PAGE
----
Easter is just a few days away, the clocks have all sprung forward and the world is a fresher and greener place already.
Spring cleaning might be something that some of us find ourselves tackling just before the family descends at Christmas time but there are lots of good reasons to spring clean your finances around now with the start of the new tax year coming straight after the Easter break. Take some time to look at where your money is going, set aside a proper amount of time and make sure you’ve gather all your paperwork together.
Here are a few tips that can really help get the ball rolling:-
1. First of all add up your income, including salary, bonus, interest on cash accounts and any other income you might have such as rental income or dividends on shares but remember to knock off tax, National Insurance and Student Loan repayments.
2. Separate annual/irregular income from your regular monthly earnings so you can see what comes in every month and what only arrives less regularly (e.g. once a year) so this way you know the pattern of your income as well as the yearly total.
3. Make sure you’ve got 6 -12 months bank statements, recent credit card bills and copies of your household bills all to hand – utility bills are easy but food and general spending can add up to more than you expect so try to be as realistic as you can here. Remember to include your regular savings, life assurance and pension contributions too.
4. Bank statements need checking regularly for unexplained payments but it’s also worth checking on the standing orders and direct debits that are still “live” but are no longer needed. Any that no longer apply should be cancelled – you can do this online but if you write or call in to your local branch you can also deal with it that way. If you can’t remember why you are paying that £50 per month, check it out. It may be something you don’t need any more.
6. Now see how much you’re spending remembering to add in cash withdrawals and think about birthdays, holidays, Christmas, car servicing too and make a note of the regular monthly expenses as well as the yearly ones such as car insurance or the intruder alarm contract and the “one-off” expenses such as wedding presents and household items – new carpet, new bathroom etc.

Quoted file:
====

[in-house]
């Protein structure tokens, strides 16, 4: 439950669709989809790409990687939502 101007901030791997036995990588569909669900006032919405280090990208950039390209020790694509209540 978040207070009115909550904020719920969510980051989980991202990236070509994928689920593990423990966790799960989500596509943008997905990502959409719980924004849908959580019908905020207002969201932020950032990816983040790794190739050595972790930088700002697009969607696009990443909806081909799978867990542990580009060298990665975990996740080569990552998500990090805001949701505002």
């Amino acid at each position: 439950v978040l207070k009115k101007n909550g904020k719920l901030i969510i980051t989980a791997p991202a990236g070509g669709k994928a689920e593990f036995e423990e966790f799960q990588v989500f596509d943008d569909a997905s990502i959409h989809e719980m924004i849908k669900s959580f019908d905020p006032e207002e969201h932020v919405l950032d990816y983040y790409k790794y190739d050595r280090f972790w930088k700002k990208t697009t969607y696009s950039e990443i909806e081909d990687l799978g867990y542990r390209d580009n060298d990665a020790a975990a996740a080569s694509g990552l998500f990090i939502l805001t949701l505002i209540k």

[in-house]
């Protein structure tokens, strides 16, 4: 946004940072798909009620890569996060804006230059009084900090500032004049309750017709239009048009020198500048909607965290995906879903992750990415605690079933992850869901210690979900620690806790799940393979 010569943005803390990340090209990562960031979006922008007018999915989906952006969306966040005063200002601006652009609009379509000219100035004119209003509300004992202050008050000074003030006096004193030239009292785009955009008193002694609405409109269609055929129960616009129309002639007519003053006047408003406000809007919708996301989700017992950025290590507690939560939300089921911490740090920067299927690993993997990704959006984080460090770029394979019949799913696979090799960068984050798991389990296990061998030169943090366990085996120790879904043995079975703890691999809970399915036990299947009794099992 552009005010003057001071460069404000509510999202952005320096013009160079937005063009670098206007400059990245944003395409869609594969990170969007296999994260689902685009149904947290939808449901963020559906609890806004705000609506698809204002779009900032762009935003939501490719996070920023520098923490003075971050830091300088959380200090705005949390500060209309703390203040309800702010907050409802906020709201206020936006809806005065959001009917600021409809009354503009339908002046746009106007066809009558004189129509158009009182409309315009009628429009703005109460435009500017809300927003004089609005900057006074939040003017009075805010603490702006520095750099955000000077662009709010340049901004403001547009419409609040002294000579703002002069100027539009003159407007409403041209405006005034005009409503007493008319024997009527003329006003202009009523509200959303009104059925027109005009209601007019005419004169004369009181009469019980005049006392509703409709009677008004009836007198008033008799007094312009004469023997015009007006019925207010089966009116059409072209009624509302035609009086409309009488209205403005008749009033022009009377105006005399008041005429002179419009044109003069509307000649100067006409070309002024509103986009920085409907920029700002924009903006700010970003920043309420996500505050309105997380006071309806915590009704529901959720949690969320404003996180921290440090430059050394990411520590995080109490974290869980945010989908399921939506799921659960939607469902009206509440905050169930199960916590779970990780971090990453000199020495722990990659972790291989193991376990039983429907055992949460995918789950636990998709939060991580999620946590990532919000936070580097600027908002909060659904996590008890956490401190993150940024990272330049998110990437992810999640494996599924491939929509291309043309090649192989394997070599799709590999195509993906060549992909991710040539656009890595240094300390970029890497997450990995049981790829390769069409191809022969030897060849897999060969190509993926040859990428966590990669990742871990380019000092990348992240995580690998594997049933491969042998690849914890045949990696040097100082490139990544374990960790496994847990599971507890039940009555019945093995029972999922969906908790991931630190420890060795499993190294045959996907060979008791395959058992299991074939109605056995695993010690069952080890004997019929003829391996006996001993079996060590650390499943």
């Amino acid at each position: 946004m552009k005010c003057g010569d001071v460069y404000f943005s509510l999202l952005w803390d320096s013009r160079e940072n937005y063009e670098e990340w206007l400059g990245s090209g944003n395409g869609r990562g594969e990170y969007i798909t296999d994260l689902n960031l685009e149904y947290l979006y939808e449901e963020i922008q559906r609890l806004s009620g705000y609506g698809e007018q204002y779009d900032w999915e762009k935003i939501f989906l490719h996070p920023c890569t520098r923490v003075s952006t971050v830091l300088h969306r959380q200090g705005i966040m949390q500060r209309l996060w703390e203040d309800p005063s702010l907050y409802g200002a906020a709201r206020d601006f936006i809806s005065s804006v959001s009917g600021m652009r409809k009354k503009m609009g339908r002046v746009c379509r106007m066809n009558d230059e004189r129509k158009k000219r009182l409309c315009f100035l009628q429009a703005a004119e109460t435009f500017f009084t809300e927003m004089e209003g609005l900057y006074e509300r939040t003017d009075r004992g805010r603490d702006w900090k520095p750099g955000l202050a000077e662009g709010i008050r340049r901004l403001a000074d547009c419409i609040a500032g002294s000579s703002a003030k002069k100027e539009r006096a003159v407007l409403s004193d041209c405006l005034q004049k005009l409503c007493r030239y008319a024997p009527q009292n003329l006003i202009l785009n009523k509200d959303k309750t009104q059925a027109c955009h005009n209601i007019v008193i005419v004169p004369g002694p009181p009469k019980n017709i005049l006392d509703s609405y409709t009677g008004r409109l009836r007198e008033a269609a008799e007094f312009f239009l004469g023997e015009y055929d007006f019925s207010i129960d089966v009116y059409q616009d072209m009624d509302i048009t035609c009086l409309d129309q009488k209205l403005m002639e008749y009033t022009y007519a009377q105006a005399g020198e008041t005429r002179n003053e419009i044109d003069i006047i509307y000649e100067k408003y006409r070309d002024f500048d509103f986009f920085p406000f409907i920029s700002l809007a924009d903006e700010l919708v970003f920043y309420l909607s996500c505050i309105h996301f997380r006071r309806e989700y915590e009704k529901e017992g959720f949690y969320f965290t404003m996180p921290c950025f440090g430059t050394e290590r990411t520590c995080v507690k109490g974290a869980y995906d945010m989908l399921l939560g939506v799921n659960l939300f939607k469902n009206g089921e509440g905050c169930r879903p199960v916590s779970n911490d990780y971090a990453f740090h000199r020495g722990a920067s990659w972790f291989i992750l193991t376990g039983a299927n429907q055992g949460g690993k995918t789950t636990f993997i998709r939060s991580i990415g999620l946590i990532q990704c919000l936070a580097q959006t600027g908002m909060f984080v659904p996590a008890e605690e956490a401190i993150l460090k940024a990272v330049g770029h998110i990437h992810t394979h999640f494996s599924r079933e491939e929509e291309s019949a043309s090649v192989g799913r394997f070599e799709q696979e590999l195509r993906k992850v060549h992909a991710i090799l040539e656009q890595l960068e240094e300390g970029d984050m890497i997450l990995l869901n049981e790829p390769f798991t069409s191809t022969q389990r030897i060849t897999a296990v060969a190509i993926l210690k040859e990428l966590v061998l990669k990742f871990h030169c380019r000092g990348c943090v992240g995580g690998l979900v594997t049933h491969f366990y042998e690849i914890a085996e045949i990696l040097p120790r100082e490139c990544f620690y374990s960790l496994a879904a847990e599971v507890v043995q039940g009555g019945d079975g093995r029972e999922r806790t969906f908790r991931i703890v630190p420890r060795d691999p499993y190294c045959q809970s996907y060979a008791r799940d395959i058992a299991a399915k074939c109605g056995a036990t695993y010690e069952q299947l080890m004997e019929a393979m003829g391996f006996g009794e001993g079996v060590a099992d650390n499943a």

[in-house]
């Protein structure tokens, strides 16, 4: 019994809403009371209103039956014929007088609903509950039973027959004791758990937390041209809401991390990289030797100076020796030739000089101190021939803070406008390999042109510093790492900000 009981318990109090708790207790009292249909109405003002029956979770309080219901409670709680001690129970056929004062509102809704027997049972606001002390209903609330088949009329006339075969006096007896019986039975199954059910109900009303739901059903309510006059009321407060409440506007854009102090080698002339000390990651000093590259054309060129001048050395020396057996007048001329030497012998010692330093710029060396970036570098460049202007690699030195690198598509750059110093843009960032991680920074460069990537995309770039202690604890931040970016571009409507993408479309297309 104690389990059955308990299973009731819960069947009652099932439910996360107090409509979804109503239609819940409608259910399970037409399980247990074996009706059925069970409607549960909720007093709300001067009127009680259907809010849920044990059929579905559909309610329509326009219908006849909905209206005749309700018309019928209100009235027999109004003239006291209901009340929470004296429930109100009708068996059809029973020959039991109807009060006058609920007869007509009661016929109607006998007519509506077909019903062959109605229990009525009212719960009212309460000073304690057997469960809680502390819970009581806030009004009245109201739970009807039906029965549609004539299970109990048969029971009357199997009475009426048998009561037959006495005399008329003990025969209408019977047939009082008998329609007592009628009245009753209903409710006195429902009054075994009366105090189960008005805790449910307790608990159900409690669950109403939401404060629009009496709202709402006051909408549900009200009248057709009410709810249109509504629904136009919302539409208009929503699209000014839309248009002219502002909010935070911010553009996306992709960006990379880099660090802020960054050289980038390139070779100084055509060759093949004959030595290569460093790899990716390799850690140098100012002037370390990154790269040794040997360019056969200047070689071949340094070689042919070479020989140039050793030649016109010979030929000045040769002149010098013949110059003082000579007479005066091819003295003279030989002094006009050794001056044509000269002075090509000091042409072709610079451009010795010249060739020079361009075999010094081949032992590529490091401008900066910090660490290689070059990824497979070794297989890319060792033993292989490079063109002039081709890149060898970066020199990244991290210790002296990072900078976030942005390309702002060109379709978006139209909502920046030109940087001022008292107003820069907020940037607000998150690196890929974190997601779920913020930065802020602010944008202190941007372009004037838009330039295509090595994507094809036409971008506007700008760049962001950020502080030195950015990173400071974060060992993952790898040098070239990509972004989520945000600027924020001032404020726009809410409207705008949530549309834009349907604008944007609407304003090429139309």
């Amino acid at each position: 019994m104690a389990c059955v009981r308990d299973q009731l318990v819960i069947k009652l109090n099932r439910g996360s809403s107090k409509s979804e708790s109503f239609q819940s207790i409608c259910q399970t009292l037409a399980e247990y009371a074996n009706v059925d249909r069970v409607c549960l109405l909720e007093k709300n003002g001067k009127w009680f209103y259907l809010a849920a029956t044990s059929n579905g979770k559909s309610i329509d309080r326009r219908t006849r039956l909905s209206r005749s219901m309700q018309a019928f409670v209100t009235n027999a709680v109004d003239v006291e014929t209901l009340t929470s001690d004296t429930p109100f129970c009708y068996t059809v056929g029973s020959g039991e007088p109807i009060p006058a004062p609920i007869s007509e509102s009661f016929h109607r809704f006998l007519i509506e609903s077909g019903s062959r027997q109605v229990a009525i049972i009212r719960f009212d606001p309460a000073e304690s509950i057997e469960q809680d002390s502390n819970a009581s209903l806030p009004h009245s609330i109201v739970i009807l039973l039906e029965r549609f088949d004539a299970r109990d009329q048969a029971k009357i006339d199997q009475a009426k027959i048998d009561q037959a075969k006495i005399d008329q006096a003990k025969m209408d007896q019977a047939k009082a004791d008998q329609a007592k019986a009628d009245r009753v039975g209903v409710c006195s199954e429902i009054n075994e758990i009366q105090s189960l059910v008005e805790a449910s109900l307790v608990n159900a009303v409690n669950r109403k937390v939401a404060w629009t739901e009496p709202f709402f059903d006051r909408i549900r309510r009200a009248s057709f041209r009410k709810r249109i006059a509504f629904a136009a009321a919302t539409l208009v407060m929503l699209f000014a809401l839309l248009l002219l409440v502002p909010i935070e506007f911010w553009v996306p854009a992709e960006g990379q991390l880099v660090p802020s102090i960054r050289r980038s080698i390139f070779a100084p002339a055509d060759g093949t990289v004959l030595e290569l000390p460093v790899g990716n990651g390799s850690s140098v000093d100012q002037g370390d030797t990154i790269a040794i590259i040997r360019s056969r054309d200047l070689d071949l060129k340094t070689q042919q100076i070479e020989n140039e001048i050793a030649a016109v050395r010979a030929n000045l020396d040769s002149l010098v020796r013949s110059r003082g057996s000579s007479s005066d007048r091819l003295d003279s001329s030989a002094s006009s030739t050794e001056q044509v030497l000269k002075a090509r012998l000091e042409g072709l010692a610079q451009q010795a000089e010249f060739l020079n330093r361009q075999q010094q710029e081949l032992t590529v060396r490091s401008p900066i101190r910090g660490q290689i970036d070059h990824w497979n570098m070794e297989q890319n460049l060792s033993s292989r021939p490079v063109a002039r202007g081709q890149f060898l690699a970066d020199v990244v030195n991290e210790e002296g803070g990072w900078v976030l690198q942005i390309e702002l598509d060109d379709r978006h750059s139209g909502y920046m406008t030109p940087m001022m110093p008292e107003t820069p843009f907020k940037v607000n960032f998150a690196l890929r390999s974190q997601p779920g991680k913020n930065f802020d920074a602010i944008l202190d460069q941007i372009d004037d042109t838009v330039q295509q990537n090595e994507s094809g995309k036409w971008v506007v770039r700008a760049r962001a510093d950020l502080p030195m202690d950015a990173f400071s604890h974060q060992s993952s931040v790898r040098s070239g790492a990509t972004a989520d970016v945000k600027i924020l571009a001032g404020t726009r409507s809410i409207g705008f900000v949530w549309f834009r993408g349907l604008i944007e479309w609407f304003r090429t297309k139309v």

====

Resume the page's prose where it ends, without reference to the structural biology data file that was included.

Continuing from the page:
7. Once you have added up all your income and all your spending you will have a yearly total which you can divide by 12. Then total up the regular monthly bills and expenditure. This way you can see what needs to be added in for extras like birthday presents and irregular spending.
8. Compare the totals in point 4 with the income you have, both annually and monthly. You need to look at both the yearly surplus or shortfall as well as the monthly ones so you can draw up a sensible budget plan. You will find it easier to spend wisely and not get caught out by the sort of extras that can be planned for but can also be overlooked leading to an unpleasant shock just when you least want it. It will help you target debt and pay it off more quickly as well as help you to save for the future.
9. You may find you are spending more than you are earning so the sooner you can identify this and can spot where savings can be made, often without affecting your quality of life (those regular lattes and cappuccinos soon add up) the sooner you will take control of your finances and will be able to look forward to a brighter financial future.
Draw up a budget you can stick to. If you could do with some ideas to get started with have a look at Acumen’s simple Cashflow Statement, which you can download for free.
Whatever your financial goals, now is the time to draw up a plan that will help you achieve them but be realistic and include what you intend to spend on key things. Some expenses are unavoidable, some are very difficult to cut, while others will be easier to tweak. Small changes can mean big results
That brings us back to the lattes again…